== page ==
• yes, if checks the following statement for truthiness. An empty list is falsey, a non-empty list truthy and the not inverts this, of course. map takes a function (here str) and applies it to each element of an iterable (like a list). It returns a map object in Python, which is iterable again. In Python 2 it simply returned a list – Graipher Oct 7 '17 at 19:32
• @sar91 This is the case for most objects in Python. Empty lists, strings, tuples, sets, dictionaries... Are all falsey. In general, any object with len(obj) == 0 is falsey (unless you specify it differently, which you can). – Graipher Oct 8 '17 at 8:48
• In the question and all the answers here (so far), there is the question of the usage of the Oxford comma, which is a comma that appears in lists of 3 or more items (missing from a couple of answers, including this one) but not in lists of 2 items (but inserted by the OP and another answer). The reason I like this answer is that it is easily extended to differentiate lists of 2 from lists of 3 and to handle the comma appropriately in each case. – David K Oct 8 '17 at 19:55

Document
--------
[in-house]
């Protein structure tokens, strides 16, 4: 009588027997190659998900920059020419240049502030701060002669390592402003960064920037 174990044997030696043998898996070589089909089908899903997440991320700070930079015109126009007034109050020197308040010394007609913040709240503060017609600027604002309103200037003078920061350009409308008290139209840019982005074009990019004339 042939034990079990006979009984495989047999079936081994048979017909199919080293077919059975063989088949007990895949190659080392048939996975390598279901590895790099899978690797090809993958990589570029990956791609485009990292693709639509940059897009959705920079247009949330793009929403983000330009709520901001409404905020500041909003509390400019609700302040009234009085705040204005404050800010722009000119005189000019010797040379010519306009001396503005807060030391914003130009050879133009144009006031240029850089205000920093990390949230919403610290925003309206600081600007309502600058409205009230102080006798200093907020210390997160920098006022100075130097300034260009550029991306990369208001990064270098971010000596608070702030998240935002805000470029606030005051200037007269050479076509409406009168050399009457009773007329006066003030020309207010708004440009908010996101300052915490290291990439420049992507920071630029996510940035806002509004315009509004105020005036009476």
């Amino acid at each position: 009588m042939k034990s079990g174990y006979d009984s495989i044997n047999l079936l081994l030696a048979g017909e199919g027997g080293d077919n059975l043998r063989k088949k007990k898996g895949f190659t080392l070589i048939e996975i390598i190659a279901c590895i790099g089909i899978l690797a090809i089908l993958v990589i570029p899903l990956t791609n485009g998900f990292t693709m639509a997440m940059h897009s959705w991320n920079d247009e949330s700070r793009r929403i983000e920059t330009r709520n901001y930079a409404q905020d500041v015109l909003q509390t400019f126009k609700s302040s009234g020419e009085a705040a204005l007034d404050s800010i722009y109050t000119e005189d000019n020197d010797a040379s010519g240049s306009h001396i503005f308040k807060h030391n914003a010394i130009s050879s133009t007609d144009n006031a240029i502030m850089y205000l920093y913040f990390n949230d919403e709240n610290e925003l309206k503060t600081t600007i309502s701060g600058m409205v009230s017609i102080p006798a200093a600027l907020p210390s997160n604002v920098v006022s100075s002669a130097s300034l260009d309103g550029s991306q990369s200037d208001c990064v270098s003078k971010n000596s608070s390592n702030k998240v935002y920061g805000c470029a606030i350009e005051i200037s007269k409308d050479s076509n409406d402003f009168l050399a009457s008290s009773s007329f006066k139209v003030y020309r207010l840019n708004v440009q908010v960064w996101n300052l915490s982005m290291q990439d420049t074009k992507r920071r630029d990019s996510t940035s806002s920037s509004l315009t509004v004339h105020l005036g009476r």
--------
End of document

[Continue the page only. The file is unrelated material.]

# Fundamental Problems

Considering you're learning, I would like to comment on what I see are fundamental problems with the function, not just how concise you can make the code.

## No return value

A very big part of programming is making your functions modular, and we usually do this by breaking down the task into pieces which can be repeated. Using print statements like you did will print out to the console and might even make sense for your current problem, but what happens when you want to use this elsewhere? What if you want to save the fancy string to disk?

The answer to this is to return the string as the other answers have done. Then when you have the string you can do what you want with it like printing it or writing it to disk.

You should get into the habit of returning values from your functions.

The function name implies that it returns a string from a list. Imagine you come back to your code four months from now and try to use this function to write to a file you would be justified into writing something like this:

fancy_string = list_to_string(groceries)
with open('groceries.txt', 'w') as groceries_file:
groceries_file.write(fancy_string)


However, this will not work, because there is no return value here.